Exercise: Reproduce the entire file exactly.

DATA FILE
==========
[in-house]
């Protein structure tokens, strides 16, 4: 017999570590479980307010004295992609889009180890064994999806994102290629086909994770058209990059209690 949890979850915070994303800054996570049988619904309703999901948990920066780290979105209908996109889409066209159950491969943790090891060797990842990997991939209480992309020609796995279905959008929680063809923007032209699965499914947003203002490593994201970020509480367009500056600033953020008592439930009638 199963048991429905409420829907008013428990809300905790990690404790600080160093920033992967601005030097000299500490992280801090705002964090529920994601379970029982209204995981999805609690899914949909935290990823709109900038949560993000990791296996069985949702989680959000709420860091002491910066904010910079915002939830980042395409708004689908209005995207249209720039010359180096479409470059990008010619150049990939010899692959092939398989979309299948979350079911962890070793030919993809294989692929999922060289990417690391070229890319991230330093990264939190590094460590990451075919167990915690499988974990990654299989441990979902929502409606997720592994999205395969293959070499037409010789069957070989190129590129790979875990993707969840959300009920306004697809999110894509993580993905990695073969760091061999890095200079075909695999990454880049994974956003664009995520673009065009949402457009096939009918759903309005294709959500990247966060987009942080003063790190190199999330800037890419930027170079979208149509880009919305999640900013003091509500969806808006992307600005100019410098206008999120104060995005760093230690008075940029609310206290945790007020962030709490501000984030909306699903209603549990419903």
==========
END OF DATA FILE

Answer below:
[in-house]
């Protein structure tokens, strides 16, 4: 017999570590479980307010004295992609889009180890064994999806994102290629086909994770058209990059209690 949890979850915070994303800054996570049988619904309703999901948990920066780290979105209908996109889409066209159950491969943790090891060797990842990997991939209480992309020609796995279905959008929680063809923007032209699965499914947003203002490593994201970020509480367009500056600033953020008592439930009638 199963048991429905409420829907008013428990809300905790990690404790600080160093920033992967601005030097000299500490992280801090705002964090529920994601379970029982209204995981999805609690899914949909935290990823709109900038949560993000990791296996069985949702989680959000709420860091002491910066904010910079915002939830980042395409708004689908209005995207249209720039010359180096479409470059990008010619150049990939010899692959092939398989979309299948979350079911962890070793030919993809294989692929999922060289990417690391070229890319991230330093990264939190590094460590990451075919167990915690499988974990990654299989441990979902929502409606997720592994999205395969293959070499037409010789069957070989190129590129790979875990993707969840959300009920306004697809999110894509993580993905990695073969760091061999890095200079075909695999990454880049994974956003664009995520673009065009949402457009096939009918759903309005294709959500990247966060987009942080003063790190190199999330800037890419930027170079979208149509880009919305999640900013003091509500969806808006992307600005100019410098206008999120104060995005760093230690008075940029609310206290945790007020962030709490501000984030909306699903209603549990419903």